No longer in single spies, but in battalions, the figure is making its way back into contemporary art, and, in William Brice’s new paintings and drawings at the Alan Gallery, 766 Madison Avenue, it becomes a vehicle of vehement sensuous communication. Mr. Brice conceives his dramatis personae in poses of ecstasy or despair. In and out of shadow and substance, these figures, mortal and guilty, cling to each other, or lie alone on the quick sands of life.

Such subject-matter demands a highly poetic and allusive style, and of this Mr. Brice, by means of darkling color and shifting line, is wholly capable. Some old master influences—Rubens, Daumier—contribute motifs to his style, particularly in the obliquely emotional neo­ baroque drawings. Some observers may find Mr. Brice’s general mood of pessimism overwrought, but they will recognize how consistently he holds to his line.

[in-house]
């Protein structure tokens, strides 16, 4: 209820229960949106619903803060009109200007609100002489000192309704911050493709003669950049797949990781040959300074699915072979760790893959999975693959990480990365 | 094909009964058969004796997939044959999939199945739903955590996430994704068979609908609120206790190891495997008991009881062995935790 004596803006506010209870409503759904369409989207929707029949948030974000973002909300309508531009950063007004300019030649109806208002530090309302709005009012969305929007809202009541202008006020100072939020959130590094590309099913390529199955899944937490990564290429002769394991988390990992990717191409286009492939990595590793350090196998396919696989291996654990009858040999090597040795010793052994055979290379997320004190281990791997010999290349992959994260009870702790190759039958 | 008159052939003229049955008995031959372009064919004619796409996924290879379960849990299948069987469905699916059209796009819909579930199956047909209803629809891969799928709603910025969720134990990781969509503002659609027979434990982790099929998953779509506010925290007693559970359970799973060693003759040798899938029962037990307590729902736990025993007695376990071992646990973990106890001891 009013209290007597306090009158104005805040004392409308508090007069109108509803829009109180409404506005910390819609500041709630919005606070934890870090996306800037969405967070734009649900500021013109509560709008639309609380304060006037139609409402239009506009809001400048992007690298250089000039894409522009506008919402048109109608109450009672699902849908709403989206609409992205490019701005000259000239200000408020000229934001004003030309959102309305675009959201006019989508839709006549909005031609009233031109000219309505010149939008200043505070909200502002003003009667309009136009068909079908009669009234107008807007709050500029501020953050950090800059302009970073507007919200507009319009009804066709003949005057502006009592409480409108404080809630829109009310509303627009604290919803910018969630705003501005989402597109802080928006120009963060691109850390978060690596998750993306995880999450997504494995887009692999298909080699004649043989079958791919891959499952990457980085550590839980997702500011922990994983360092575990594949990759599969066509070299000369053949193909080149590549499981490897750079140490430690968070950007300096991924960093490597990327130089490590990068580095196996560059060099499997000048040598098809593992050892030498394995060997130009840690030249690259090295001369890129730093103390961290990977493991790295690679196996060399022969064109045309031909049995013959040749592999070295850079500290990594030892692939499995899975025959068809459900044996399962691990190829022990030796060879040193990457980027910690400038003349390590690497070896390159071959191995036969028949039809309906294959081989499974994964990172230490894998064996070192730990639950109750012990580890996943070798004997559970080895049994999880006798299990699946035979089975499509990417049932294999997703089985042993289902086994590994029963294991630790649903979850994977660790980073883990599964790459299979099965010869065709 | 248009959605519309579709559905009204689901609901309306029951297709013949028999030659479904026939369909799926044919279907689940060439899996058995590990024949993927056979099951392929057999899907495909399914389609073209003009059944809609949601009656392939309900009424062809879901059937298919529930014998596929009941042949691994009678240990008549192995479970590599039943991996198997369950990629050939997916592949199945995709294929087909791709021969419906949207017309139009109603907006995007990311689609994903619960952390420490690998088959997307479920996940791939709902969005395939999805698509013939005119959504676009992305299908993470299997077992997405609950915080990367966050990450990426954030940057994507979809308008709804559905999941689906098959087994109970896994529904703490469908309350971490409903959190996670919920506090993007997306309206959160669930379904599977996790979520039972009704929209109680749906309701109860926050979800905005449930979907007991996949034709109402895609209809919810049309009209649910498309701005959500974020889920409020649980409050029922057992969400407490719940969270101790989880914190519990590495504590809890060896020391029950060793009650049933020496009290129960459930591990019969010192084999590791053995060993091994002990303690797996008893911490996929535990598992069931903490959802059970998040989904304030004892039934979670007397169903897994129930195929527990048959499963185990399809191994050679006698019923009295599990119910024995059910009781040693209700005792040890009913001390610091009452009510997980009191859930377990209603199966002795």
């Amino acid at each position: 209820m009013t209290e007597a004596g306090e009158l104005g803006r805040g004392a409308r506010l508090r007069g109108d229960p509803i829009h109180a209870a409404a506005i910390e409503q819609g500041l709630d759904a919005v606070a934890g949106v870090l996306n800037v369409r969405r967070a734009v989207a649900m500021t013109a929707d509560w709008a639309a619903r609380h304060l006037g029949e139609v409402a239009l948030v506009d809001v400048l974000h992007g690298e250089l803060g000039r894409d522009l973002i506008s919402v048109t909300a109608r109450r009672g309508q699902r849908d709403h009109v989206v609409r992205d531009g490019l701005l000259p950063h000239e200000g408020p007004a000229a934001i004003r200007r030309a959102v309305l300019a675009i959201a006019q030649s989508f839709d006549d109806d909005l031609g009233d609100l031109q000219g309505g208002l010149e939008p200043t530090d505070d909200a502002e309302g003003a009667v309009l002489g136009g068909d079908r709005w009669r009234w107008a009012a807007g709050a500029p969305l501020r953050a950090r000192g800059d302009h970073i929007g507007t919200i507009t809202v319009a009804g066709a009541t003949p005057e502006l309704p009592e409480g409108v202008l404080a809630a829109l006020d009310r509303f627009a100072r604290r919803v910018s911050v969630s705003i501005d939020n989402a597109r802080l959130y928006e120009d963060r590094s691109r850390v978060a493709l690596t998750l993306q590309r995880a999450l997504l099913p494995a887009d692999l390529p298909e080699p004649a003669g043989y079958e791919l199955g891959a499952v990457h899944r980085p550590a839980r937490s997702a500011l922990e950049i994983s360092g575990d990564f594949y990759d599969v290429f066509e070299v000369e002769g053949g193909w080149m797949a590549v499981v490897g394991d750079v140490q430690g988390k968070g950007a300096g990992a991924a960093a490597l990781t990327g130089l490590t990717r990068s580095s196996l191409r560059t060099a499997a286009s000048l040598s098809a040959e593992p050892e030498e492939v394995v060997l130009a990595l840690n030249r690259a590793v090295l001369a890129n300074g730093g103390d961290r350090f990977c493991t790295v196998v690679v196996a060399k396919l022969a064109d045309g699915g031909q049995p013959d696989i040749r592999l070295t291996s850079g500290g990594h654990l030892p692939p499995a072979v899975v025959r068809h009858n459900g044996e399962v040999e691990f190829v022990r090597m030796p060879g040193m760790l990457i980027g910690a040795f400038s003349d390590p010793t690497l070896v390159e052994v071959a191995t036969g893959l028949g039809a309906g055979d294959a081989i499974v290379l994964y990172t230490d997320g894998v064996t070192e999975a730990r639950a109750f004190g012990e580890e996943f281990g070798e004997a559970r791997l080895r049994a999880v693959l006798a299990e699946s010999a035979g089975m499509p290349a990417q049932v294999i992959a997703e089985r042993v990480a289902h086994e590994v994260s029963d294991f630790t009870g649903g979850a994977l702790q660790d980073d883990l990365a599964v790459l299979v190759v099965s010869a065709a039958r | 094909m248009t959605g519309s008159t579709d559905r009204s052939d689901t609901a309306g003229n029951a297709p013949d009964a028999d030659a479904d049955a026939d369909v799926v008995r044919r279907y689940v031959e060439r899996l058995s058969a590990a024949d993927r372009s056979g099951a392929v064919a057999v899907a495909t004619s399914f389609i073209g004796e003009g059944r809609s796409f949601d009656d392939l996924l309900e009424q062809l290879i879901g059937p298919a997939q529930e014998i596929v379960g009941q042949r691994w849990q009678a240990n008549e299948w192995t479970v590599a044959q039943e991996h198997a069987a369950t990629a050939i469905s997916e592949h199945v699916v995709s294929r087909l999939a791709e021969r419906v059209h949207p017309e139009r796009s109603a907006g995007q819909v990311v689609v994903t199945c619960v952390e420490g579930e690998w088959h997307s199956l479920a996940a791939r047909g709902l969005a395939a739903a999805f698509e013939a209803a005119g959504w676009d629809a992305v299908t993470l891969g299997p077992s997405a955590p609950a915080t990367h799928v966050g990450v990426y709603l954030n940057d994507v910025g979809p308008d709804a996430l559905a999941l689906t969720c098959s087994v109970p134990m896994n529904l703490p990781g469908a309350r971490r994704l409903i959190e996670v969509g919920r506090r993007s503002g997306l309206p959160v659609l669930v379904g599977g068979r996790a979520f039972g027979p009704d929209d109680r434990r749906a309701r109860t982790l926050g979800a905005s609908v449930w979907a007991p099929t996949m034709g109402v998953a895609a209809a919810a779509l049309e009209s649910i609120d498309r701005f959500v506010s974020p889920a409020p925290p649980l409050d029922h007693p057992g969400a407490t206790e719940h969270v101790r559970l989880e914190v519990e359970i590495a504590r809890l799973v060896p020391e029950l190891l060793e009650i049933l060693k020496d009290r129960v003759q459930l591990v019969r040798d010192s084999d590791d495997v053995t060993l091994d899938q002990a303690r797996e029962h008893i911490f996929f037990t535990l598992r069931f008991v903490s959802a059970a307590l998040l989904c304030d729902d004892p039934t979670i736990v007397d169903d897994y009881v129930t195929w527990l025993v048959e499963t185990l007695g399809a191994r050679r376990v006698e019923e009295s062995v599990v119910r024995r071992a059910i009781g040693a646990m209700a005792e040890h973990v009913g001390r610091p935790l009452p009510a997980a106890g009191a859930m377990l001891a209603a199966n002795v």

From The New York Times, February 17 © 1961 The New York Times. All rights reserved. Used by permission and protected by the Copyright Laws of the United States. The printing, copying, redistribution, or retransmission of this Content without express written permission is prohibited.